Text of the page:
Insurance Corporation of British Columbia’s monopoly should end, Insurance Bureau of Canada said this week, but the province’s attorney general contends that competition will not result in lower premiums for B.C. vehicle owners.
Opening up auto insurance to competition “does not guarantee lower insurance rates, as Ontario shows,” Attorney General David Eby stated Wednesday in an email to Canadian Underwriter. “While there are significant financial and operational challenges to be addressed, we believe that public automobile insurance offers British Columbians excellent protection and access.”
The average auto premium in B.C. is $1,680 per year, compared to about $1,437 in Ontario and $1209 in Alberta, said Aaron Sutherland, IBC’s vice president, Pacific, in an interview Tuesday.
ICBC announced this week that is lost $935 million during the first nine months of the year. The insurer had net losses of $257 million in 2015 and $280 million in 2016, Ernst and Young noted in a B.C. government-commissioned report released this past July
“ICBC is on the fast track towards insolvency with rapidly rising premiums,” Sutherland said Tuesday.
ICBC has a monopoly on mandatory auto insurance in B.C. With its Basic Autoplan product, ICBC writes third party liability, under-insured motorist protection and accident benefits, among other coverages. Private for-profit insurers can write optional additional auto coverage (such as collision and upset) in B.C.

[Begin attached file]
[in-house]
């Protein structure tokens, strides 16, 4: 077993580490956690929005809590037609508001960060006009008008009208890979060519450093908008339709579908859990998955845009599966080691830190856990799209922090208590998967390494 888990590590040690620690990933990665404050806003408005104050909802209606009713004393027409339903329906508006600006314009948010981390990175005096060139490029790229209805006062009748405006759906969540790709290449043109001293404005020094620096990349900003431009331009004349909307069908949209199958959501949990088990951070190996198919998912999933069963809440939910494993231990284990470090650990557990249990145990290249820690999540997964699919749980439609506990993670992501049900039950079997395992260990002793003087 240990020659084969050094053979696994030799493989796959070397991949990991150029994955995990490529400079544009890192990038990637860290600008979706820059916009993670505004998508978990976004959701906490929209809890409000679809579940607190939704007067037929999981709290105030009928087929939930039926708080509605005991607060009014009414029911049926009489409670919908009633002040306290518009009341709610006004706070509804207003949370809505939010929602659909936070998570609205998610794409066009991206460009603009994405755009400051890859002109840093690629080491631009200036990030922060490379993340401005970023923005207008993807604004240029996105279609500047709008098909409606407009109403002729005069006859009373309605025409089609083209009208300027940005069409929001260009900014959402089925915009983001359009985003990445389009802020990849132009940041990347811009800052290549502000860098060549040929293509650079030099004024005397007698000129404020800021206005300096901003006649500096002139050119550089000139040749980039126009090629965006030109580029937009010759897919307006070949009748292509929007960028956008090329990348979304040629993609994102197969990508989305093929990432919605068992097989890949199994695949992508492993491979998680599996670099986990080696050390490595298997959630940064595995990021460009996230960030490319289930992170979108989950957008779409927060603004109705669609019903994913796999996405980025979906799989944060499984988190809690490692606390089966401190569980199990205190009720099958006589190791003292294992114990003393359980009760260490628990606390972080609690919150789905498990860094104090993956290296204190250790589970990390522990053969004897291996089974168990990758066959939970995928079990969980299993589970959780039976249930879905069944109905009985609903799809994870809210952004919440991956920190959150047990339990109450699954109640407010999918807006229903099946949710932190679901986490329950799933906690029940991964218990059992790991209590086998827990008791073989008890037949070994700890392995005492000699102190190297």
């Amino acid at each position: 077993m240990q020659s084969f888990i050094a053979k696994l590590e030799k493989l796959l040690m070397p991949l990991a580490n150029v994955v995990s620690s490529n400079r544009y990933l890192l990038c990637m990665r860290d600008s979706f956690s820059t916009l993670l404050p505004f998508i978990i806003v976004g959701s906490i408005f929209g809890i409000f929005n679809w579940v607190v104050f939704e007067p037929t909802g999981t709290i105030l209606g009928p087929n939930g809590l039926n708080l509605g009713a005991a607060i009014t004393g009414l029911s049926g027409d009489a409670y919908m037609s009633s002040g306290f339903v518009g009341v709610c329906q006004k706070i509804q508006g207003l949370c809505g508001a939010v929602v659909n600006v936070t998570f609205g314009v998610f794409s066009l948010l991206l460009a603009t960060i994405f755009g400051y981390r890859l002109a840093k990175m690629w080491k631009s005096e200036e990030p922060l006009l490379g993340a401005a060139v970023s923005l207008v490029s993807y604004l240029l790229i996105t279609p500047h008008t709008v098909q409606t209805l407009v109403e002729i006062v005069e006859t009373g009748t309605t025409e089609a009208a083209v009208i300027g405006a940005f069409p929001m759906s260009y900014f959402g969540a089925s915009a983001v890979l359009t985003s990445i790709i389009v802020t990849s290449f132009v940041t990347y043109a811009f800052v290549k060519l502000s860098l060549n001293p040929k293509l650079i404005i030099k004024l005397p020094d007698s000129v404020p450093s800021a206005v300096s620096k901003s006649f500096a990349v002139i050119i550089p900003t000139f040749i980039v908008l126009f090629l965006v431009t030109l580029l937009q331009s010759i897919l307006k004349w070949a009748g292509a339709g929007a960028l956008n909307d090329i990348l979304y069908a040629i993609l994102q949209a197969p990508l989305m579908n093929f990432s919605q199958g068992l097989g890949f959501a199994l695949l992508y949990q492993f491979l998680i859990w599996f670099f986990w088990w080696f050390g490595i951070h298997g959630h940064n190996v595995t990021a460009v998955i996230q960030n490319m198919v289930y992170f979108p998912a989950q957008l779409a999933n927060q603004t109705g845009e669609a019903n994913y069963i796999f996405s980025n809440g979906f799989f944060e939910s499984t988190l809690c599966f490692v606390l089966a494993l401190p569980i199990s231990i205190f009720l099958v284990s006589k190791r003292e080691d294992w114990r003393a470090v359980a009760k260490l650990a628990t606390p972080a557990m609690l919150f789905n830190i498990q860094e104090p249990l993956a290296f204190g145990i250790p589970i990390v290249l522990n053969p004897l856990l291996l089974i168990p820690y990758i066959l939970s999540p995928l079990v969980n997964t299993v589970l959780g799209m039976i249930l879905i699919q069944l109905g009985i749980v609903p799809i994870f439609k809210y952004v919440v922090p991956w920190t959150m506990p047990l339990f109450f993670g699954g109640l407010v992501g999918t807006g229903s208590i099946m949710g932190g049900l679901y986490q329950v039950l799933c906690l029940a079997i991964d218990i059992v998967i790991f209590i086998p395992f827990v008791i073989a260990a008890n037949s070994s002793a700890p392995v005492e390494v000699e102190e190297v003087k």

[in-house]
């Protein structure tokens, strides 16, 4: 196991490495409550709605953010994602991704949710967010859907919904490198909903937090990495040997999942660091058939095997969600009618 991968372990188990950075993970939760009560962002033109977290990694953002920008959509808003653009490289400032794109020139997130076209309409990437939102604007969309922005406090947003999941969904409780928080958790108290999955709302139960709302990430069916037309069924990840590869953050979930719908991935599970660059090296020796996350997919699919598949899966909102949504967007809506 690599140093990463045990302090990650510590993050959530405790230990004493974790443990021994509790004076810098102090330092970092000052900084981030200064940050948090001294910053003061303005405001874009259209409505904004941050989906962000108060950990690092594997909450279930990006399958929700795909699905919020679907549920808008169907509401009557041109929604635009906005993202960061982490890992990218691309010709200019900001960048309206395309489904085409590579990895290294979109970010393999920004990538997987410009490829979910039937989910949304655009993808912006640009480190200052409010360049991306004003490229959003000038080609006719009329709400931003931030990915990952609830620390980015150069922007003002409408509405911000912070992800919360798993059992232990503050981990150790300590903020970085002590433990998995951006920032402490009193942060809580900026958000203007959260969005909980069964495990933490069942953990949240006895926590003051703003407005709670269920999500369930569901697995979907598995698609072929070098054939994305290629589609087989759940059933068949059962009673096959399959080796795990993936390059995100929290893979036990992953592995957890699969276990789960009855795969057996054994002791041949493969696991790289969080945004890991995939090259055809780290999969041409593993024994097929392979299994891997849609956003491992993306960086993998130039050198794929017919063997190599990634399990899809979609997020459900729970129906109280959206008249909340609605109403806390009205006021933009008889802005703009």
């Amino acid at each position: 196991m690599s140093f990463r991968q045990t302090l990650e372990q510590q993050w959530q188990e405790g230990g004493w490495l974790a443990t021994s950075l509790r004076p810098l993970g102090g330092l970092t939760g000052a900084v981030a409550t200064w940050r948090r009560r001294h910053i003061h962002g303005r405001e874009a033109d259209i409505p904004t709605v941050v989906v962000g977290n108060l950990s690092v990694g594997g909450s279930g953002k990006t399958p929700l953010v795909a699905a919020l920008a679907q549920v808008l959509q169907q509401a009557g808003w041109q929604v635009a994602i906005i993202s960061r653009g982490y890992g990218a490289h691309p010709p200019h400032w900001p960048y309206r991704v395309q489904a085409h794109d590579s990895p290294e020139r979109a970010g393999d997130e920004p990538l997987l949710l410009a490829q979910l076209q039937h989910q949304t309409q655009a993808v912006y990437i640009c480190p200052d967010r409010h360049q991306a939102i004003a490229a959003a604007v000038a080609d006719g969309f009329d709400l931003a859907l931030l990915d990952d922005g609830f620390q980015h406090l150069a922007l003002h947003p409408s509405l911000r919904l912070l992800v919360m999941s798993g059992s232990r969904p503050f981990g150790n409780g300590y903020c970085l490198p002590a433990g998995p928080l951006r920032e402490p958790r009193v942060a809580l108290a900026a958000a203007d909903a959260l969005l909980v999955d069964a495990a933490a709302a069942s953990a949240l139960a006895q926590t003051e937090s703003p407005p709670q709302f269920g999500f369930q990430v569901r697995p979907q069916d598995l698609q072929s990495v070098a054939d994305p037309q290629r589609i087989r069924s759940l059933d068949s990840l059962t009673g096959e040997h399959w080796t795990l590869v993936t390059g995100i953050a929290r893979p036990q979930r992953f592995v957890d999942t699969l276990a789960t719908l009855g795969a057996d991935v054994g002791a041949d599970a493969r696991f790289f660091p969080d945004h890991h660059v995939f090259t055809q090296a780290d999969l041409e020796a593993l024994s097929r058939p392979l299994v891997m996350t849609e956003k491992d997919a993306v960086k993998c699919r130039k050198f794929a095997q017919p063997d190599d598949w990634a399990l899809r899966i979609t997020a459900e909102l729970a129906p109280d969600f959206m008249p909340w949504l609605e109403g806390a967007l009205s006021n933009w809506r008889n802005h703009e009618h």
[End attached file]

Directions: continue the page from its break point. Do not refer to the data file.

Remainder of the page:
IBC released this week a report – The Benefits of Competition in the Provision of Automobile Insurance in BC – that IBC commissioned to MNP LLP. In it, MNP estimated how premiums could change for different groups of drivers. MNP gathered quotes from Alberta and Ontario for 33 driver profiles and for 13 driver profiles in B.C.
MNP referred to what EY called “required premiums” in EY’s report – Affordable and Effective Auto Insurance – a New Road Forward for British Columbia – released in July, 2017. In essence, EY calculated how much ICBC would have to charge in order to be financially viable.
In the report released Monday by IBC, MNP listed EY’s “required premiums,” by age group and compared them to what MNP estimates private-sector insurers would charge for the same age groups. About 60% of ICBC policyholders are 45 or older and these people would pay less if the market were opened to competition and insurers based rates on age, which ICBC does not do. MNP estimated the 40% of drivers younger than 45 would pay higher rates if competition were opened up.
“Some considerations should be given to change B.C.’s rating system to one that focuses premiums more closely with risk, so that high risk drivers pay premiums that better reflect the risk that they bring and low risk drivers would then pay a reduced premium,” Sutherland said.
IBC is not going so far as to advocate age-based ratings.
If private insurers were allowed to compete with IBCB, it would be up to the B.C. regulator to decide whether they could use age as a rating factor, Sutherland said.
MNP “simply pointed out” that other provinces do use rating factors not used in B.C., he added.